Impact of cow size on cow-calf and postweaning progeny performance in the Nebraska Sandhills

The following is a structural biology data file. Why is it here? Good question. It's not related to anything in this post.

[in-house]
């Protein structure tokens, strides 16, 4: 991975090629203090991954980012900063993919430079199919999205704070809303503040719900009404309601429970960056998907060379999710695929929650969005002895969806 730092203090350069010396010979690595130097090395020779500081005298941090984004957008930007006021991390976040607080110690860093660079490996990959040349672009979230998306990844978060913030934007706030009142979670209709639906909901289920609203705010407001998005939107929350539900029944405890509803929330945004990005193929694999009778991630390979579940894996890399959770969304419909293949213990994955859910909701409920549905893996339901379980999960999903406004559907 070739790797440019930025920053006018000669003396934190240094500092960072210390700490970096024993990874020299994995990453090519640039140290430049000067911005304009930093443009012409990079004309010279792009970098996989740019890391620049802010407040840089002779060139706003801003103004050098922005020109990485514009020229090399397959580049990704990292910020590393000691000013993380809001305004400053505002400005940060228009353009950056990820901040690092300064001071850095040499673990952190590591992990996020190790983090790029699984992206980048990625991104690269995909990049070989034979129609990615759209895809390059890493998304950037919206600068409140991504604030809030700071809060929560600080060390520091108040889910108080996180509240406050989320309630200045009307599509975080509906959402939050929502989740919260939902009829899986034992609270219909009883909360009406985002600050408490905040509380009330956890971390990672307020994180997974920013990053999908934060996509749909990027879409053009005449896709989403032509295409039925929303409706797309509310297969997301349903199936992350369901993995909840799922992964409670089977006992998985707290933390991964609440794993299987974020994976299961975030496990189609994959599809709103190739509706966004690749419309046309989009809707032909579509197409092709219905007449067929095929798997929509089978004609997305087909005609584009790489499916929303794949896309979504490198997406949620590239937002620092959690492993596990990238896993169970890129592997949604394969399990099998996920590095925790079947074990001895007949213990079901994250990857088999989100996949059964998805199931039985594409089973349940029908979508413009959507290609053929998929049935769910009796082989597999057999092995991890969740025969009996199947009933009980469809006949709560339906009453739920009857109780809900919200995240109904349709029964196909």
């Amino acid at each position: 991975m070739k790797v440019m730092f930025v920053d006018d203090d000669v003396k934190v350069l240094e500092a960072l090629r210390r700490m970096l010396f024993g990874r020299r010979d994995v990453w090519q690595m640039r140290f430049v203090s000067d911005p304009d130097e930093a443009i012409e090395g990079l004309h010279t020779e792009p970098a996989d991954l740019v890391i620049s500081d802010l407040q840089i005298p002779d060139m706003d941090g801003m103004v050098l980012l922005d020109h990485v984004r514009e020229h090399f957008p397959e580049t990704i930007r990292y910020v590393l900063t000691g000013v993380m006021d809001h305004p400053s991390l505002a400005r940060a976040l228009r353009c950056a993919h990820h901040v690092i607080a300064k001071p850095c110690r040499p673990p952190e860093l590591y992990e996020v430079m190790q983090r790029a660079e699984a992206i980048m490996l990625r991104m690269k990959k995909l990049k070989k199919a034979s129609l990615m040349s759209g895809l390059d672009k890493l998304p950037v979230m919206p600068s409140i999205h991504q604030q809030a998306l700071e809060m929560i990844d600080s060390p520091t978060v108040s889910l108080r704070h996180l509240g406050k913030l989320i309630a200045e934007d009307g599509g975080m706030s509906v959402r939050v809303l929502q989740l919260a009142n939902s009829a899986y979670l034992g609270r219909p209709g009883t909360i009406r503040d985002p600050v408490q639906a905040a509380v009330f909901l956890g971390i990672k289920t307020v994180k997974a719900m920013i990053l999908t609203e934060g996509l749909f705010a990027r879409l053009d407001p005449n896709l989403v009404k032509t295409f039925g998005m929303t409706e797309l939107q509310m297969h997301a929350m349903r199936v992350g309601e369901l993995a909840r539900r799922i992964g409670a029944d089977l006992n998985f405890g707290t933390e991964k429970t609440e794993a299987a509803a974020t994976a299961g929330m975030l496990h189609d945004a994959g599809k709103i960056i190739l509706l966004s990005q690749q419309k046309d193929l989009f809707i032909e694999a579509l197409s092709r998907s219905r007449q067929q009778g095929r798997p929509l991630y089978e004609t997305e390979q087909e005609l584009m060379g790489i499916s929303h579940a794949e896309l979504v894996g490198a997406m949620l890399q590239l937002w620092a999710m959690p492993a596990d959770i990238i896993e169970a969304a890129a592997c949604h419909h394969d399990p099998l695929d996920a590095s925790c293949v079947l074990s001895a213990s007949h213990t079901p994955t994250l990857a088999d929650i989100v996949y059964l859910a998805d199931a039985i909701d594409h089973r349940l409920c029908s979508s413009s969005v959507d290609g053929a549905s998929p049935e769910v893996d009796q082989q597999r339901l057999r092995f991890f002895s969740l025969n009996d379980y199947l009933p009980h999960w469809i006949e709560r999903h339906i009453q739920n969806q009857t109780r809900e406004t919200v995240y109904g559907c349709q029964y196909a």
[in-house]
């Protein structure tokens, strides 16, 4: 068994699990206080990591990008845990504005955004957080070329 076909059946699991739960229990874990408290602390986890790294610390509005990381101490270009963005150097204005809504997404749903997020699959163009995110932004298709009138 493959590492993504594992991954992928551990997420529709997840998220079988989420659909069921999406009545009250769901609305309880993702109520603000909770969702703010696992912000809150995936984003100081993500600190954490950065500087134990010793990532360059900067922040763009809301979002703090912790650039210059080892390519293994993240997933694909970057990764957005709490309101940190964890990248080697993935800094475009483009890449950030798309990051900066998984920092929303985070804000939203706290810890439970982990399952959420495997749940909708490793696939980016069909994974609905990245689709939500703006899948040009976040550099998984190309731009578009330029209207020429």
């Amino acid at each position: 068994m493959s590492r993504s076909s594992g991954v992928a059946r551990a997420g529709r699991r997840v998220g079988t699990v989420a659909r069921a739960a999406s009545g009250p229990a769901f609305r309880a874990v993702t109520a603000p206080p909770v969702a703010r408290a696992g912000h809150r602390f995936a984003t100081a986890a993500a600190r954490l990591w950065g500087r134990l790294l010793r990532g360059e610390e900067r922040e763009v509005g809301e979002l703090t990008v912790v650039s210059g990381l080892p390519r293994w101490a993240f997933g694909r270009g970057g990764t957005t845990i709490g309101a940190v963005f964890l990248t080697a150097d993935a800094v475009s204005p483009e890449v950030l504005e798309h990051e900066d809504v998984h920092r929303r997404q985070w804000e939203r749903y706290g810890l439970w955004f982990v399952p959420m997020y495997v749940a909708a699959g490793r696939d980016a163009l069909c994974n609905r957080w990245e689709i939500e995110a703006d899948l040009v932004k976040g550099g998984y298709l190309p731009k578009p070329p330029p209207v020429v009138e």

In efforts to increase income, cow-calf producers have placed heavy selection pressure on growth traits to increase weaning and yearling weights. Previous research focused on cow size and production system efficiency is limited in the number of animals evaluated and duration of the study (ie., only up to weaning). Cow-calf data were collected from 2005 through 2017 from both March- and May-calving herds at GSL. The objectives of this research were to determine the impact of mature cow size on 1) preweaning calf growth and weaning weights and cow reproductive performance, 2) postweaning steer feedlot growth performance and carcass characteristics, 3) postweaning heifer progeny growth and reproductive performance, and 4) impact of cow size on the profitability of the cow-calf segment and retaining ownership of steer calves. The average mature cow BW over the 13-yr period was 1102 lb and ranged from 642 to 1744 lb. Compared to the national average body weight that has been reported to be over 1350 lb, it is likely that this study contains cows smaller than the current national average cow size. Cow pregnancy rates in the study were positively influenced with increasing cow body weight. Using regression coefficients, smaller (1,000 lb) cows were estimated to have 90% pregnancy rates, whereas larger (1,220 lb) cows were estimated to have 96% pregnancy rates. The increased pregnancy rates with increased cow body weight may have been driven be the ability for larger cows in the current data set to gain body weight more quickly after calving. Calf-adjusted 205-d weights increased by 32 lb for every 220-lb increase in cow mature body weight. Although heifer body weights increased with increasing dam mature body weight, heifer reproductive performance was not impacted by size of dam.  Steer feedlot entry BW, reimplant BW, and final live BW increased with every additional 220-lb increase of dam mature body weight. However, feedlot ADG was not influenced by dam mature body weight. Regardless of pricing method or marketing strategy in this dataset, cow-calf producers maximize the highest amount of profit by selecting smaller cows. Larger cows than the ones evaluated in the current analysis may yield different results in limited nutrient environments.

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